Hague effectively admitted that Lord Ashcroft had misled him - to put it politely - about his tax status. As Lord Turnbull, the former Cabinet Secretary, has indicated, ignorance is no defence when Hague had given clear undertakings as a condition of Ashcroft's peerage. The Electoral Commission maintains - despite their boycott of its interviewers - that the Tories had in all probability done their 'due diligence' over the Bearwood donations. Yet since Lord Turnbull is quite clear that Hague had not done his 'due diligence' with respect to Ashcroft's supposed willingness to pay his taxes as a UK resident, it is hard to see on what basis the Electoral Commission has decided to give his party colleagues the benefit of the doubt.
The facts appear to be these. Lord Ashcroft led Hague to believe that he would pay "tens of millions of pounds a year" in taxes if he entered the House of Lords. Ashcroft intended to do no such thing, preferring the congenial Belizean tax regime, and throwing a few quid to the Revenue as a non-dom instead. James Arbuthnot, a Tory chief whip, reached some side deal with Sir Hayden Philips, according to the Cabinet Office, that allowed Ashcroft to be declared a 'long-term' rather than 'permanent' resident, allowing his congenial Belizean tax regime to continue for most of Ashcroft's income. He presumably didn't feel it necessary to tell William Hague. As a result, Hague misled both Tony Blair and the Cabinet Secretary. And until a few months ago, neither Hague nor presumably David Cameron could be arsed to check what had gone one.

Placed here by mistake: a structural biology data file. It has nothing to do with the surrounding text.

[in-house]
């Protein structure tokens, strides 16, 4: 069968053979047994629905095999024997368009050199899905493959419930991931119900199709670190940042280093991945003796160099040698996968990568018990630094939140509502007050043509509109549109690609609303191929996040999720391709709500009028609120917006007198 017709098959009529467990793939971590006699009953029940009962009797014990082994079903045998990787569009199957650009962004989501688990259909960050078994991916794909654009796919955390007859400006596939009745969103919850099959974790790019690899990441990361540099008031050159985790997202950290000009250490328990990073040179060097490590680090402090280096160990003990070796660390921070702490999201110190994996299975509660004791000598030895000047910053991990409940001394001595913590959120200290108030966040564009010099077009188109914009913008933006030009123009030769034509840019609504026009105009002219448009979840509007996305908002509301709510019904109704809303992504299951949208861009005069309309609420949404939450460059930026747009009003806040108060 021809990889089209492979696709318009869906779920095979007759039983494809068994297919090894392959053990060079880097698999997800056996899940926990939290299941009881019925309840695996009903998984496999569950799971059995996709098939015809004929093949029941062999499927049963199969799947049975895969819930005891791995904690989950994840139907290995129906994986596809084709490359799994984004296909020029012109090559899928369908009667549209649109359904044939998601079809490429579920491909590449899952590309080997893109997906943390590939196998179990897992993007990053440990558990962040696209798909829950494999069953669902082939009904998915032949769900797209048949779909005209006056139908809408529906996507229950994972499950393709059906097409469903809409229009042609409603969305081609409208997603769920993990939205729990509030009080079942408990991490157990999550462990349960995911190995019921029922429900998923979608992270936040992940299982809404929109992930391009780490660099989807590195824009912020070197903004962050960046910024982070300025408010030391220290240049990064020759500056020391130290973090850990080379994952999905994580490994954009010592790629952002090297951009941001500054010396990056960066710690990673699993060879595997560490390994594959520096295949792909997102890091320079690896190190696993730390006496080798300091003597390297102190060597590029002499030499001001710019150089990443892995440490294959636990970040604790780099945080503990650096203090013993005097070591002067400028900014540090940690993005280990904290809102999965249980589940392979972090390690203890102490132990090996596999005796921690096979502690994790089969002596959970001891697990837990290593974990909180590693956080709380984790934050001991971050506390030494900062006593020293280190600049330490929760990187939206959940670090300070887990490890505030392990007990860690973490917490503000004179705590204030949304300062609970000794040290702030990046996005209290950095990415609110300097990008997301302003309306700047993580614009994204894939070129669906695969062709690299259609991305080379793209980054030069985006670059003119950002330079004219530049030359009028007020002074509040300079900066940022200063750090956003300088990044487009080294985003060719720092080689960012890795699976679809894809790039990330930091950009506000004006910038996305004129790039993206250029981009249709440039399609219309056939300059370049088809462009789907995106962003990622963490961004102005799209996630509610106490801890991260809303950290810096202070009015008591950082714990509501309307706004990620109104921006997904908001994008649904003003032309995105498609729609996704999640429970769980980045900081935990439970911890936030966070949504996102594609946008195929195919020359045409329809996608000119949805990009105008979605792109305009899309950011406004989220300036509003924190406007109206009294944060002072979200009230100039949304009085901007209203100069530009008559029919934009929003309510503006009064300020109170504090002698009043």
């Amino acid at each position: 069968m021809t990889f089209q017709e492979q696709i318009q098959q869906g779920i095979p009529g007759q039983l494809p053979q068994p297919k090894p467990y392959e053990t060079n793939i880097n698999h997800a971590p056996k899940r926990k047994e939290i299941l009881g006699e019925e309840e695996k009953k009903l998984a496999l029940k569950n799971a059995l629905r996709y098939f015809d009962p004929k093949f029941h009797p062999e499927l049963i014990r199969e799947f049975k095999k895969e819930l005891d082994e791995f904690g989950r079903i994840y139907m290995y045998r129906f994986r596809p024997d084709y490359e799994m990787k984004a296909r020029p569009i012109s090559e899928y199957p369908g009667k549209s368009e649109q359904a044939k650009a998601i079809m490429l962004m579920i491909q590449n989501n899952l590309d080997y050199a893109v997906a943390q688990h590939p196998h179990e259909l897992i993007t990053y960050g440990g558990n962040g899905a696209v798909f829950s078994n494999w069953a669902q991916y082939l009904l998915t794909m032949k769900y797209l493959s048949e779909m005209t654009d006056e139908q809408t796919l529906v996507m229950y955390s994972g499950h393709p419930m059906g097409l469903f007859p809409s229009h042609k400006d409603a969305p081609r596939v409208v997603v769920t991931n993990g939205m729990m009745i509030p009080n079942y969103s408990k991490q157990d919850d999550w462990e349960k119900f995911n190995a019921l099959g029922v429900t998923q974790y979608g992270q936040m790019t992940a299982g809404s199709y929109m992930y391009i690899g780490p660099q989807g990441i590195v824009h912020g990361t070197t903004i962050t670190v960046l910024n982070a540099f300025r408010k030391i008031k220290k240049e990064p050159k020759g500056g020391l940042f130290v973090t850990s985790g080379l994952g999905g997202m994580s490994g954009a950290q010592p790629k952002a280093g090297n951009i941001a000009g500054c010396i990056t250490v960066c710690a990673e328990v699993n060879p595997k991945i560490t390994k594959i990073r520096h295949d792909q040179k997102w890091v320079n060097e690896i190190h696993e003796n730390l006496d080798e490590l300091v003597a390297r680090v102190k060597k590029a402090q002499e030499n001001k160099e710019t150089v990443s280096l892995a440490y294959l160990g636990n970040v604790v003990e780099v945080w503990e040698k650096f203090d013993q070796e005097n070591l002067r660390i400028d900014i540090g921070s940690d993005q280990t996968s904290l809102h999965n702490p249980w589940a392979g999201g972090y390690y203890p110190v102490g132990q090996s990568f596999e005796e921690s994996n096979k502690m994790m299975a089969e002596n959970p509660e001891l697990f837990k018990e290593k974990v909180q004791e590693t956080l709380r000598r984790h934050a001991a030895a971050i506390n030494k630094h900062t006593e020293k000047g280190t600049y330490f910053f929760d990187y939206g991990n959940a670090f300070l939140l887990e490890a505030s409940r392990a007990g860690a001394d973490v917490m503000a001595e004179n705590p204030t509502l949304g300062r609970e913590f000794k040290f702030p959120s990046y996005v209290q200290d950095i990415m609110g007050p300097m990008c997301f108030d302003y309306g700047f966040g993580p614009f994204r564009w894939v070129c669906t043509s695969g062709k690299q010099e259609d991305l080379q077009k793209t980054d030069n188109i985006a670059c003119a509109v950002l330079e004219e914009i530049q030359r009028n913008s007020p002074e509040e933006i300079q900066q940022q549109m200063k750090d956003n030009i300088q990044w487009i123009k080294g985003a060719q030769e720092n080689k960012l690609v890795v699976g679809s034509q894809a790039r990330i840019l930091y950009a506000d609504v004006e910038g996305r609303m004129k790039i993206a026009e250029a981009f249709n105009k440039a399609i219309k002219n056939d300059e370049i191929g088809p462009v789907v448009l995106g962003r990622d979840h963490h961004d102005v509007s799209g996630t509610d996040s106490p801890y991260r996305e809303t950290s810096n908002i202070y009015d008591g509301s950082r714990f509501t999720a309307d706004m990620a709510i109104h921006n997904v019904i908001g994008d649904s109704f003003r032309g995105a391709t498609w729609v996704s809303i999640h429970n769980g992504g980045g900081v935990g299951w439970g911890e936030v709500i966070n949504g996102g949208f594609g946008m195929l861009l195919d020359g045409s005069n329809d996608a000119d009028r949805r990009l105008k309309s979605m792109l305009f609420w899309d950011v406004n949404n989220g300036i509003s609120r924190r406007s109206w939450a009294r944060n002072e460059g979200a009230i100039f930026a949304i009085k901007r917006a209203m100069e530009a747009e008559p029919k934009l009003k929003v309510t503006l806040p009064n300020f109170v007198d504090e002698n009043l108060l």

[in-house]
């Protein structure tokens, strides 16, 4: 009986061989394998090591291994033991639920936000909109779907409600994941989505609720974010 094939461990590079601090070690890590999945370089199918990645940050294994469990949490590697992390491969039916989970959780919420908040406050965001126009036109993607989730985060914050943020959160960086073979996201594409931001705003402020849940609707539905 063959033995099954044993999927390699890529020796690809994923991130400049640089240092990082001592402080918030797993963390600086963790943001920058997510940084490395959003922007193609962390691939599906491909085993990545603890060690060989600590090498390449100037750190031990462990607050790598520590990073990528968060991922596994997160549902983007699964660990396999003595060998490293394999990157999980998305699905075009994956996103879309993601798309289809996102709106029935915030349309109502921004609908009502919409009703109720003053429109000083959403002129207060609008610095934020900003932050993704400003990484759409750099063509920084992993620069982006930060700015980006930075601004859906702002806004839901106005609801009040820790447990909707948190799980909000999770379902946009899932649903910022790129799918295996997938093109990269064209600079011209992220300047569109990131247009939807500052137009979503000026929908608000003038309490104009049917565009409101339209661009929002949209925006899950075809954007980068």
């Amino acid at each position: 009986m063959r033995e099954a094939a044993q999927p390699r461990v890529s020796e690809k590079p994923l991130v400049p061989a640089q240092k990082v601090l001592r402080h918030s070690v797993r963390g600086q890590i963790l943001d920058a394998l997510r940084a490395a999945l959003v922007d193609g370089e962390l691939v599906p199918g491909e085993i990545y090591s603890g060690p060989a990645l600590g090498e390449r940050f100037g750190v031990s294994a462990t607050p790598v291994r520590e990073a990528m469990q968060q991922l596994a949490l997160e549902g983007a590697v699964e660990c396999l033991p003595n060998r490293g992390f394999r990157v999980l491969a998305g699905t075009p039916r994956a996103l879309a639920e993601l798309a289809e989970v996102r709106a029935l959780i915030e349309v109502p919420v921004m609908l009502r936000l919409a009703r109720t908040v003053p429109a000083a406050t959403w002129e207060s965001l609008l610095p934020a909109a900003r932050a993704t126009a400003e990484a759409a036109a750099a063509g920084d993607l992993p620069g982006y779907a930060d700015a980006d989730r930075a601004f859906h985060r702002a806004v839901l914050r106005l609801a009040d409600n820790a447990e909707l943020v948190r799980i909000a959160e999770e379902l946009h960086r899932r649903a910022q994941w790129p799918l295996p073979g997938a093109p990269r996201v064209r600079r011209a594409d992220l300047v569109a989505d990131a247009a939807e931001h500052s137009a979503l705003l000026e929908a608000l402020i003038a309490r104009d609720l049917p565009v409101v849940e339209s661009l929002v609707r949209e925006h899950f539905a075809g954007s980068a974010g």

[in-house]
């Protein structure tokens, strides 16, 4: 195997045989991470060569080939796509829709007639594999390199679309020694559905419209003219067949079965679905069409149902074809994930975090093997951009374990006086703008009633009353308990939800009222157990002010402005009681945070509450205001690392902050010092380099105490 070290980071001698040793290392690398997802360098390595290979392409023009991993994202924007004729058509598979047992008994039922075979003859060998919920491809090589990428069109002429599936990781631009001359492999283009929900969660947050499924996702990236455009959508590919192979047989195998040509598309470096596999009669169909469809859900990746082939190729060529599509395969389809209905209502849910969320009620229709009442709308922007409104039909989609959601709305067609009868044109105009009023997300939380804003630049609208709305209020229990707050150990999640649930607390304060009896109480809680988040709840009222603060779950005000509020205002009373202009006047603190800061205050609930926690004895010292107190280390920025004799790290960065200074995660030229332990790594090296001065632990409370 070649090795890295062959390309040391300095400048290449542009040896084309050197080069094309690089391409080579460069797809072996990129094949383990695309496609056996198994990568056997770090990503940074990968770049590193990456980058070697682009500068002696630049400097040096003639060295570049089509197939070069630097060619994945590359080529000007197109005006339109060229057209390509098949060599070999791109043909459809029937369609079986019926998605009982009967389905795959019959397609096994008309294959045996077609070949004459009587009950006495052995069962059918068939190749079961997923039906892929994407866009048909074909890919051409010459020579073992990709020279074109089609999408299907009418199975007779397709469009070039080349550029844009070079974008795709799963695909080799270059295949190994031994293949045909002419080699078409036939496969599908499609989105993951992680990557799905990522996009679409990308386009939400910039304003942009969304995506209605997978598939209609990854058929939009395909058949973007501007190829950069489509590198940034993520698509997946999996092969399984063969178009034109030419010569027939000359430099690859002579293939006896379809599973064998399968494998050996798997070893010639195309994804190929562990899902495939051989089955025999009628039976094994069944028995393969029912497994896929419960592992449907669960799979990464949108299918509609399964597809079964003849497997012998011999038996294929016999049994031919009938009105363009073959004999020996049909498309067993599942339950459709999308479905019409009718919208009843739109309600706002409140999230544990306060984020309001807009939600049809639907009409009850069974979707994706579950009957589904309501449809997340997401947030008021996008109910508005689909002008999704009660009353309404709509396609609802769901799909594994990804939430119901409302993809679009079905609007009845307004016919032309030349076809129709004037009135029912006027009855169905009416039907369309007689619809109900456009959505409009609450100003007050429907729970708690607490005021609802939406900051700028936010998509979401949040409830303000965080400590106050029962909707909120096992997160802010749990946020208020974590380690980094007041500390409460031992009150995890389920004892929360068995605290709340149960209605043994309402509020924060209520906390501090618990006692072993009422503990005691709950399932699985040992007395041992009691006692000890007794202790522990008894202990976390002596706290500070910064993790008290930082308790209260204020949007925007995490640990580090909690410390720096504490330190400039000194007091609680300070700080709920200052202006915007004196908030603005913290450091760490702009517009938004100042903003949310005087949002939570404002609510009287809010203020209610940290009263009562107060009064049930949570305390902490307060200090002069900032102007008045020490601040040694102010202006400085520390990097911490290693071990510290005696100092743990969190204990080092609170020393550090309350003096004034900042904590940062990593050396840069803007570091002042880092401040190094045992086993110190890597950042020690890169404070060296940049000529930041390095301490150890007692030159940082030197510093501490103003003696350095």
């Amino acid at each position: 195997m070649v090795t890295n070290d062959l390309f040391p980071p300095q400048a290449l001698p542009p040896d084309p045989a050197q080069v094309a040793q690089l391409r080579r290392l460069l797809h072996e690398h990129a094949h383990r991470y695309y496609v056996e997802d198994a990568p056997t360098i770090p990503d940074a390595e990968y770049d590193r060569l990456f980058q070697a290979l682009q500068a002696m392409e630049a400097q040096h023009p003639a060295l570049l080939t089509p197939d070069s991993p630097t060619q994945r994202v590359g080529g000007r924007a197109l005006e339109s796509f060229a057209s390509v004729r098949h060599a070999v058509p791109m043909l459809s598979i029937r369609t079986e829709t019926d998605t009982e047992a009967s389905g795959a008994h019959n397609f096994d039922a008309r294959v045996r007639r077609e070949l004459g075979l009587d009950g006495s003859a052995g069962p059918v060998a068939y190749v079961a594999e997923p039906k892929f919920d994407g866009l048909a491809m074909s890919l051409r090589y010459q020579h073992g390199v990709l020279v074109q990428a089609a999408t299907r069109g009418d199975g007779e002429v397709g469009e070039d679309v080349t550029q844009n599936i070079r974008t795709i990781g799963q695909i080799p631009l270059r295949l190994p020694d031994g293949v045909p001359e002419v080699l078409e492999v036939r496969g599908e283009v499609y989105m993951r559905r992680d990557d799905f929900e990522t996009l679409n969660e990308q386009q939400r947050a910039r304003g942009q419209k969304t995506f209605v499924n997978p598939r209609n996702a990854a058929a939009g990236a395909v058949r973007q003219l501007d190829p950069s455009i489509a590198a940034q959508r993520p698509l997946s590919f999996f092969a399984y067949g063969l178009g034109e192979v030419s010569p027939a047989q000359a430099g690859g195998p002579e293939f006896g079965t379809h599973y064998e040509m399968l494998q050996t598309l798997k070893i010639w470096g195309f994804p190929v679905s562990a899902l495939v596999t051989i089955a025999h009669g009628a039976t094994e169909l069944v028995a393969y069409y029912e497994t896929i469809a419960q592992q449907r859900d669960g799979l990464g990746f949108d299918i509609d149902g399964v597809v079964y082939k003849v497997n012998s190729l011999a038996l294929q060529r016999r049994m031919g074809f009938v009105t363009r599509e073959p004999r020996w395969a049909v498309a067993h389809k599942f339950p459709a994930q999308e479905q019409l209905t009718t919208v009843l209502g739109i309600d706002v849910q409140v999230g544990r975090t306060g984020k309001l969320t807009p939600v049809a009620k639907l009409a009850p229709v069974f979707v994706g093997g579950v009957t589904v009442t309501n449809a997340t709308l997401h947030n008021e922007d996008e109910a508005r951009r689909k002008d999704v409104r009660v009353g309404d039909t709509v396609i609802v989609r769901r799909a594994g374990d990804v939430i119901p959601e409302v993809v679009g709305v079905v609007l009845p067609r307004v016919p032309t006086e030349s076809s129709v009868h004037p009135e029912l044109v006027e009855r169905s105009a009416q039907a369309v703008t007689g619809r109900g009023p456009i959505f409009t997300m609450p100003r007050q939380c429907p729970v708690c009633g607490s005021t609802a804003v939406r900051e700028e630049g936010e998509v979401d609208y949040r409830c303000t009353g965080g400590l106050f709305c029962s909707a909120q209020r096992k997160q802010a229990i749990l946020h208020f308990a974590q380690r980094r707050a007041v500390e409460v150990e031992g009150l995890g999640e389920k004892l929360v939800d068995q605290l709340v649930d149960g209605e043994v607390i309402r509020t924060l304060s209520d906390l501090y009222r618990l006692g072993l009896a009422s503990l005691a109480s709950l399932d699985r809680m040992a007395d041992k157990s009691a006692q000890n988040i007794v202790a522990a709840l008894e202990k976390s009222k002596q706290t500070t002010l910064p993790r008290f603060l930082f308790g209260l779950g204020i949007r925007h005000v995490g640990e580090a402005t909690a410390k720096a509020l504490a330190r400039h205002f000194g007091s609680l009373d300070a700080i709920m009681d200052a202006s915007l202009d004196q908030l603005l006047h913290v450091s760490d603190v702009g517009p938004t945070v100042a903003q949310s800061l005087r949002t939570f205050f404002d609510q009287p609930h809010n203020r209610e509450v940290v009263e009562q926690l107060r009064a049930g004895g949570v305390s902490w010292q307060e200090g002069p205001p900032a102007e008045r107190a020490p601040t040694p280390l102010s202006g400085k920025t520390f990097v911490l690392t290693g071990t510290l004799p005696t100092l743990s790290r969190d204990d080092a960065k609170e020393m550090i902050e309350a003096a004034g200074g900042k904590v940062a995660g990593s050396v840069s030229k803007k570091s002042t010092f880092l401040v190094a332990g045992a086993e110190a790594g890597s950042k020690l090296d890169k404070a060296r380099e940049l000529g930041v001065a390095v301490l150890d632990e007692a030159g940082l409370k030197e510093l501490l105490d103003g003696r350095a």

Of course, Ashcroft should be required to relinquish his role in the Tory party and his peerage. But isn't there also a big question over the judgment and competence of William Hague, and his ability to be Foreign Secretary if the Tories win the election, when he may be required to agree treaties and other matters with other countries? Presumably he won't be too bothered to check up on whether they keep their promises.